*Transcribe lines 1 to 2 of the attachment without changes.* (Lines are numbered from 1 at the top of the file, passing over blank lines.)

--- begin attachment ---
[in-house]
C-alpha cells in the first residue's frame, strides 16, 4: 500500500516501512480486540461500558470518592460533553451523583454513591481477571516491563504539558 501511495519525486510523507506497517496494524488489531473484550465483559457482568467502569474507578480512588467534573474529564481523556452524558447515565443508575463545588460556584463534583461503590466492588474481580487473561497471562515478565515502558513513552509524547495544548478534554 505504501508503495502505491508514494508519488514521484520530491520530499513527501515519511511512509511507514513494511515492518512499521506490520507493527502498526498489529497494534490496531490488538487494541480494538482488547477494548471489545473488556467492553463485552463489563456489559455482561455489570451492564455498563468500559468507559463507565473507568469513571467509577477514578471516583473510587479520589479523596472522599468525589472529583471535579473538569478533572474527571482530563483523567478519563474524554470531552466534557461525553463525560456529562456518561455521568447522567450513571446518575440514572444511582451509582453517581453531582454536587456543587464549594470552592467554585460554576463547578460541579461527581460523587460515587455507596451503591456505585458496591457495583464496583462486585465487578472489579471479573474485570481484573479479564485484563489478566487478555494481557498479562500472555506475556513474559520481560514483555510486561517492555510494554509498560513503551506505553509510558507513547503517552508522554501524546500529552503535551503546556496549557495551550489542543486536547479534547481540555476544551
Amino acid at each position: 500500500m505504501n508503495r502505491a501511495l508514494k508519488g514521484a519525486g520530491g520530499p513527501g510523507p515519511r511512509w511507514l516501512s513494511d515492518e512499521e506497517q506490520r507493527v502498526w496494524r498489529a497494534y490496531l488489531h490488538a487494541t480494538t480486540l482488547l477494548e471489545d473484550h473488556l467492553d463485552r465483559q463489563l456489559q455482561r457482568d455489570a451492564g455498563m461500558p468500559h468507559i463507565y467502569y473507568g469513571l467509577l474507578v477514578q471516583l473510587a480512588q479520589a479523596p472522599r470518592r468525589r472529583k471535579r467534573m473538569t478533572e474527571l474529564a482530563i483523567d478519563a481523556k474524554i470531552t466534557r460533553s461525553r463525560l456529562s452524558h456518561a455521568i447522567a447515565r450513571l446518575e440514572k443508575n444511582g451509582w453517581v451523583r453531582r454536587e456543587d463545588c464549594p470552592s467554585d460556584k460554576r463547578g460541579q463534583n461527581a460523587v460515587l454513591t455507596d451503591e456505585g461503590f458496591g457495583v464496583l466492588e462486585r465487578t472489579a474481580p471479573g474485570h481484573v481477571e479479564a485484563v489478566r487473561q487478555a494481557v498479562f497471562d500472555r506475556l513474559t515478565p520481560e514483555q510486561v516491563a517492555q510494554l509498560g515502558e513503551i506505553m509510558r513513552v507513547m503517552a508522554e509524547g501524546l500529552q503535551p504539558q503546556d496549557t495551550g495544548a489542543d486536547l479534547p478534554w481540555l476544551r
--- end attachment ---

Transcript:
[in-house]
C-alpha cells in the first residue's frame, strides 16, 4: 500500500516501512480486540461500558470518592460533553451523583454513591481477571516491563504539558 501511495519525486510523507506497517496494524488489531473484550465483559457482568467502569474507578480512588467534573474529564481523556452524558447515565443508575463545588460556584463534583461503590466492588474481580487473561497471562515478565515502558513513552509524547495544548478534554 505504501508503495502505491508514494508519488514521484520530491520530499513527501515519511511512509511507514513494511515492518512499521506490520507493527502498526498489529497494534490496531490488538487494541480494538482488547477494548471489545473488556467492553463485552463489563456489559455482561455489570451492564455498563468500559468507559463507565473507568469513571467509577477514578471516583473510587479520589479523596472522599468525589472529583471535579473538569478533572474527571482530563483523567478519563474524554470531552466534557461525553463525560456529562456518561455521568447522567450513571446518575440514572444511582451509582453517581453531582454536587456543587464549594470552592467554585460554576463547578460541579461527581460523587460515587455507596451503591456505585458496591457495583464496583462486585465487578472489579471479573474485570481484573479479564485484563489478566487478555494481557498479562500472555506475556513474559520481560514483555510486561517492555510494554509498560513503551506505553509510558507513547503517552508522554501524546500529552503535551503546556496549557495551550489542543486536547479534547481540555476544551